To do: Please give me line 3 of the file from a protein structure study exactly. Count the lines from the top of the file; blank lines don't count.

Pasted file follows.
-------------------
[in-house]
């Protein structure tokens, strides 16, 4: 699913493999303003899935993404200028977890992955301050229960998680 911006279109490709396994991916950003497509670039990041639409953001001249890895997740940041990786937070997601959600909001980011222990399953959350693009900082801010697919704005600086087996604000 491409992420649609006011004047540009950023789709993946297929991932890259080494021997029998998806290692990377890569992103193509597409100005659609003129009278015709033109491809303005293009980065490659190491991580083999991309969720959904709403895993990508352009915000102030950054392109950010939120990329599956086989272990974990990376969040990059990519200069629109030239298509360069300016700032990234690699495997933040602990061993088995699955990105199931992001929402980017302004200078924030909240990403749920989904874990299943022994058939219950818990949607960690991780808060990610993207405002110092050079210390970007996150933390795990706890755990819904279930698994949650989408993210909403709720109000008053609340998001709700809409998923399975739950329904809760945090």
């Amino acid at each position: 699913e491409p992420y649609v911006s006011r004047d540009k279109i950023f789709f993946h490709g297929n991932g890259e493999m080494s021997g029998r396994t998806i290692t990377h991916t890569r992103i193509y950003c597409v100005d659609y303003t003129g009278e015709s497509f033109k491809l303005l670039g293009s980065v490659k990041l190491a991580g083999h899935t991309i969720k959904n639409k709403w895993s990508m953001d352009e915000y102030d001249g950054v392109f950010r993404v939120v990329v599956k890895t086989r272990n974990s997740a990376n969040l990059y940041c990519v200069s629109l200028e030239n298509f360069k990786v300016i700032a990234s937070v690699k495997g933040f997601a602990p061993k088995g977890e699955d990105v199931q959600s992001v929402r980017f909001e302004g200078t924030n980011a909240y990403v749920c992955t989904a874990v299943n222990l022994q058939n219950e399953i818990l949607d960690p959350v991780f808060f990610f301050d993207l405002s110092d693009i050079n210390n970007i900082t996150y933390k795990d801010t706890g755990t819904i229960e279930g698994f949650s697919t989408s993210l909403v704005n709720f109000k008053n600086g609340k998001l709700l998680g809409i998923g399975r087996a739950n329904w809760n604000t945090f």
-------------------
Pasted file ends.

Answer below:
């Amino acid at each position: 699913e491409p992420y649609v911006s006011r004047d540009k279109i950023f789709f993946h490709g297929n991932g890259e493999m080494s021997g029998r396994t998806i290692t990377h991916t890569r992103i193509y950003c597409v100005d659609y303003t003129g009278e015709s497509f033109k491809l303005l670039g293009s980065v490659k990041l190491a991580g083999h899935t991309i969720k959904n639409k709403w895993s990508m953001d352009e915000y102030d001249g950054v392109f950010r993404v939120v990329v599956k890895t086989r272990n974990s997740a990376n969040l990059y940041c990519v200069s629109l200028e030239n298509f360069k990786v300016i700032a990234s937070v690699k495997g933040f997601a602990p061993k088995g977890e699955d990105v199931q959600s992001v929402r980017f909001e302004g200078t924030n980011a909240y990403v749920c992955t989904a874990v299943n222990l022994q058939n219950e399953i818990l949607d960690p959350v991780f808060f990610f301050d993207l405002s110092d693009i050079n210390n970007i900082t996150y933390k795990d801010t706890g755990t819904i229960e279930g698994f949650s697919t989408s993210l909403v704005n709720f109000k008053n600086g609340k998001l709700l998680g809409i998923g399975r087996a739950n329904w809760n604000t945090f």